It's interesting watching how reading begins with no formal training. Hannah's showing more and more interest in words and sounds and letters. As she shows more interest, I introduce things to her that I think she might enjoy and help her with things that she requests that we do.
An example of the former is Reading Eggs, a game on the computer that lets you hatch out odd creatures when you finish a reading lesson. I knew Hannah would be intrigued by the animals and would respond to the 'collecting' business, but I wasn't sure how she would respond to the very obvious lessons.
She made it through 23 lessons before she gave up in disgust because "They make me repeat everything twenty trillion and a half times. Do they think I'm stupid?" Repetition makes her crazy, apparently. When you know that the short 'a' sound is made by the letter 'a', and you're asked to tell them that fifteen times in a row, it's frustrating.
She'll likely go back to it later, when the memory has faded and the desire to get more animals trumps any bad taste left in her mouth. Then I'll probably have to pay for it for her to finish it (after a free trial period, you have to pay for the program).
An example of something that she's asked me to do is when she found the book Teach Your Child to Read in 100 Easy Lessons in our boxes of books as I was unpacking. I've had it since before she was born. My mother taught all of my siblings and me to read when we were three or four, so I was going to do the same. .... ..... .....
Anyway, she asked what it was, and I told her it was a lesson book for teaching someone to read. She said "Oh, like in Little House on the Prairie?" and next thing I knew, she was Mary to my Ma and I was 'teaching' her to read. She did five lessons straight and then declared it was recess. The book's been sitting on the desk, but she hasn't asked for any more lessons. That was a month ago.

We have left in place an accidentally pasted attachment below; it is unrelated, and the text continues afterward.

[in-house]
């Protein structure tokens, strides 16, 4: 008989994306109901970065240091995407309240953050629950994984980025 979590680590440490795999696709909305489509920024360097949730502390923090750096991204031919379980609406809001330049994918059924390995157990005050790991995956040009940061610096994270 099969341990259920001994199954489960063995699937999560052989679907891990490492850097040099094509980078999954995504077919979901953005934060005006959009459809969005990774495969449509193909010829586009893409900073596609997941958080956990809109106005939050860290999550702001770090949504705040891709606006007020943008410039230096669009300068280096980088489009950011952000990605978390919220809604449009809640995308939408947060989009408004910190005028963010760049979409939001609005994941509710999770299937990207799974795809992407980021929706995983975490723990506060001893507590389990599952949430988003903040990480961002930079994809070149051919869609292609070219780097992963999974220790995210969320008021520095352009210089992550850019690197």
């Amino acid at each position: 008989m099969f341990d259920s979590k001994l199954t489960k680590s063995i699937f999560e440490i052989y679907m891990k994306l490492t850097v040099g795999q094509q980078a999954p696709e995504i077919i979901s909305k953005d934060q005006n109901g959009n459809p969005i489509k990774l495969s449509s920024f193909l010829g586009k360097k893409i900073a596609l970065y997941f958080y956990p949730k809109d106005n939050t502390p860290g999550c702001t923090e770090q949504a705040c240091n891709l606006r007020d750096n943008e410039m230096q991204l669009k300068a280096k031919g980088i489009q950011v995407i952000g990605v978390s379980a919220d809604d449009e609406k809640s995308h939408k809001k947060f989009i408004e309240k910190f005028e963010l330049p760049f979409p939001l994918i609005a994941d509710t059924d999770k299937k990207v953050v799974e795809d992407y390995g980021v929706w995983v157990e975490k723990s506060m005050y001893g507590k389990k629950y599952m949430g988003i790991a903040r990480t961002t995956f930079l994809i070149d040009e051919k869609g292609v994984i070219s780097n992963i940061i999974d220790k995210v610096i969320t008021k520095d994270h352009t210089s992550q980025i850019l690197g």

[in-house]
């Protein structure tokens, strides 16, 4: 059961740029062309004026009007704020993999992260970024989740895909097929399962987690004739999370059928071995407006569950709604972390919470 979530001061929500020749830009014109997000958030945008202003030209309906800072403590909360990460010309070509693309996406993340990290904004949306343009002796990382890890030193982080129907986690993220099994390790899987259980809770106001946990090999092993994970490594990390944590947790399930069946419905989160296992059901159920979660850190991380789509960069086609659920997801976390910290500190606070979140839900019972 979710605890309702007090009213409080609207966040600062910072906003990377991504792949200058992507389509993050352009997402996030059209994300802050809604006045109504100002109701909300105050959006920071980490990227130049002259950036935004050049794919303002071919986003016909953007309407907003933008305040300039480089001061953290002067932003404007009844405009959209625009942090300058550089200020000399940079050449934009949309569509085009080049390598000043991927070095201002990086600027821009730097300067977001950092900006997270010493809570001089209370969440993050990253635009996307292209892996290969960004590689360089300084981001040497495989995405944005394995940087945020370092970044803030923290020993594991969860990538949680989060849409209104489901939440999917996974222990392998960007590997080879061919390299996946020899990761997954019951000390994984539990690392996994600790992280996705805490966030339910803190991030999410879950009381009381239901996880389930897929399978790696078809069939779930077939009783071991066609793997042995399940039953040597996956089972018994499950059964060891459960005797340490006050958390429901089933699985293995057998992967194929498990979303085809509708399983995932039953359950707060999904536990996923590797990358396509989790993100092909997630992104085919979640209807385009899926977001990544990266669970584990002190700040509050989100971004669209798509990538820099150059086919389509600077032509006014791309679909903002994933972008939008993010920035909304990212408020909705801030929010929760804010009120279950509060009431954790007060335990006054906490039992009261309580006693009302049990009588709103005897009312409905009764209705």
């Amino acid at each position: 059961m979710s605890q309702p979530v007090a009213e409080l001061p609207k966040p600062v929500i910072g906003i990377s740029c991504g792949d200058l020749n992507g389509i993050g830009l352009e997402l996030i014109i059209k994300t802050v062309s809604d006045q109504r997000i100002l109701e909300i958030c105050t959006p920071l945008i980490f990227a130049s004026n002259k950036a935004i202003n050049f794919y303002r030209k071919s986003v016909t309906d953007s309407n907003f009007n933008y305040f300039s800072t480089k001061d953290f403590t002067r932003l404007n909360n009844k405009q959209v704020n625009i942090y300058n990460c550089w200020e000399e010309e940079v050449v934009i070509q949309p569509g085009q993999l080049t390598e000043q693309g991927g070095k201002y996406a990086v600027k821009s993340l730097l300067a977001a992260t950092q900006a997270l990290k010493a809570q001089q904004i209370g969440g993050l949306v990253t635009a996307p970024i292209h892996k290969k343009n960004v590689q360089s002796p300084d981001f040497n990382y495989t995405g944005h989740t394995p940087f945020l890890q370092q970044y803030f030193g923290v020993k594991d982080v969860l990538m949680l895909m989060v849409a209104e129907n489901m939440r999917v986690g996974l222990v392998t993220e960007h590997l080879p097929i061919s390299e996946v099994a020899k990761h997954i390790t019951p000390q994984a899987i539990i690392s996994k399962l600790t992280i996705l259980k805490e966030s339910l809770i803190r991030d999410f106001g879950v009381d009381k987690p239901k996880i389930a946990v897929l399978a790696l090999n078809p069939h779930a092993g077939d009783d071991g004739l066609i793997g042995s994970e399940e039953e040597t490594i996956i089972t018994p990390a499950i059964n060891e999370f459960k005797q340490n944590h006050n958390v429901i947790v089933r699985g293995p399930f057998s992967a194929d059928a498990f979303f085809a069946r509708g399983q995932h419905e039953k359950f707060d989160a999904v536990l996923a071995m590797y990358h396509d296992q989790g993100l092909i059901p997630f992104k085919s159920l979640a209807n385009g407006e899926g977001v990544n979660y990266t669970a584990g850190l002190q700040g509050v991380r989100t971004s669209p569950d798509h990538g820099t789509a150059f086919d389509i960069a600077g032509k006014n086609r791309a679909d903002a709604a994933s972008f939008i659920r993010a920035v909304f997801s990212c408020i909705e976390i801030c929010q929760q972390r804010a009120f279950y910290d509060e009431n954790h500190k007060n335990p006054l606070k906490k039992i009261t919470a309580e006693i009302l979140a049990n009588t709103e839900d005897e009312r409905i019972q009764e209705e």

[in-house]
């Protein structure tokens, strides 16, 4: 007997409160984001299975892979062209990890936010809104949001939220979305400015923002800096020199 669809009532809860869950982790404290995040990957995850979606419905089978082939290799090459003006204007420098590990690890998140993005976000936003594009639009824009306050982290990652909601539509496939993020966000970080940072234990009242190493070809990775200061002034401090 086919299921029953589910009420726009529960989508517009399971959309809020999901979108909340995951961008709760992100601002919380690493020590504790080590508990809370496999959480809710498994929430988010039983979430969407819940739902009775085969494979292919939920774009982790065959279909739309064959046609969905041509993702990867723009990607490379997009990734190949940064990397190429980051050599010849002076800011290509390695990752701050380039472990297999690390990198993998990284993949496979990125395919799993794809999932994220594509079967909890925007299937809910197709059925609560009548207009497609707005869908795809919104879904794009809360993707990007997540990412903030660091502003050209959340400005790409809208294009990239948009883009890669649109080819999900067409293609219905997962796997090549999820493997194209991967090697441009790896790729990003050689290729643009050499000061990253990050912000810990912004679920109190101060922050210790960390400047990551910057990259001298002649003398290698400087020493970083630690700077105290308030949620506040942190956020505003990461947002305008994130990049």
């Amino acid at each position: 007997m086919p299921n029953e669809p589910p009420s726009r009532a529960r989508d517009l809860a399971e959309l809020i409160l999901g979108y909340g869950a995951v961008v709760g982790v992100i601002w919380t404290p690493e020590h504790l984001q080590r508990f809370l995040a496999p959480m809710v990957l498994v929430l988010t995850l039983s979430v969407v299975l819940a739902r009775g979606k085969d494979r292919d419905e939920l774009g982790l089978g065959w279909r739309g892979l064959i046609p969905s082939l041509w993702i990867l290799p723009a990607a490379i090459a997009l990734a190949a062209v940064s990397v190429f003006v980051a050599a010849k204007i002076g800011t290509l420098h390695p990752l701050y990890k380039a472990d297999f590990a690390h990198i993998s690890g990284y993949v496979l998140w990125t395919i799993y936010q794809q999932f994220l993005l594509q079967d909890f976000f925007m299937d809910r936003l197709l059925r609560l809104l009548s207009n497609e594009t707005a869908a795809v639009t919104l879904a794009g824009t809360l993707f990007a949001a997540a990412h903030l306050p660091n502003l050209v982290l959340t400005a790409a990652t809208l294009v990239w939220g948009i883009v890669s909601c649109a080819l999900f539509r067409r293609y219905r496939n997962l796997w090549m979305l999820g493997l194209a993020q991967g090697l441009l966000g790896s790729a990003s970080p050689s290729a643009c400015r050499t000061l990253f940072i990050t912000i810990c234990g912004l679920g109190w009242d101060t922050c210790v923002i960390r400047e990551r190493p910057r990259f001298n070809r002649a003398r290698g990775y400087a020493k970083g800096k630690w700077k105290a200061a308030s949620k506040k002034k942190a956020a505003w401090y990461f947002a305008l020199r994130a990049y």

Her interest is obviously there. Her reading to others has been amped up. She's always liked to memorize books and read them to any captive audience,
but now she's taken to asking me to read more slowly so that she can read along with me. She can read picture books to Ainsley almost word-perfect after reading them with me two or three times, which is really fun to hear.
So I play along with that, finding picture books that will hold Ainsley's interest and provide some challenge for Hannah's memorization and verbal skills.
The biggest thing I've been doing, however, is playing games with her - most of them games she makes up or games made up by my husband or myself from questions she asks. For a girl who thrives on connection and relationships, this seems to be the way to go right now.
One of her favorite games is the 'rhyming game'. It's an obvious one. Out of the blue she'll say "Let's find a word that rhymes with .... " and we do. That can go on for a loooong time.
Another game is the 'h' game. She noticed that a plastic bag someone was carrying had lots of 'h's on it, but only one 'h' was at the beginning of a word. That led us to talk about how the letter 'h' changes the sound of other letters sometimes. It can make a hard 'c' or 's' or 't' or 'p' or 'o' or 'w' into a soft, gentle sound. So "Tank You for Sopping Here" becomes "Thank you for Shopping Here." Now she loves to play with mixing letters and seeing how it changes their sounds.
The most recent game came from a group of spelling cards that she got in a fast food meal. Since the spelling itself is a bit above her, we'd ask her to tell us the beginning sound or ending sound of the words on the list as we read them. She liked that for a few minutes and then was done, but the next day, she started saying things like 'tortoise starts with tuh' out of the blue (and usually apropos of nothing we could see). So that's been fun.
It will be interesting to see how it progresses from here. Whether it speeds up and she learns to read soon or if she slows back down to let her brain absorb all of the new stuff she's learning before she starts back up again. I'm much relaxed from my pre-parent "My kids will read as early as I did" views. They seem to have gone the way of my "My kids will never do that" and "Obedience is the most important trait a child should have" views. They all flew out the hospital window when Hannah was born. Good riddance, I say.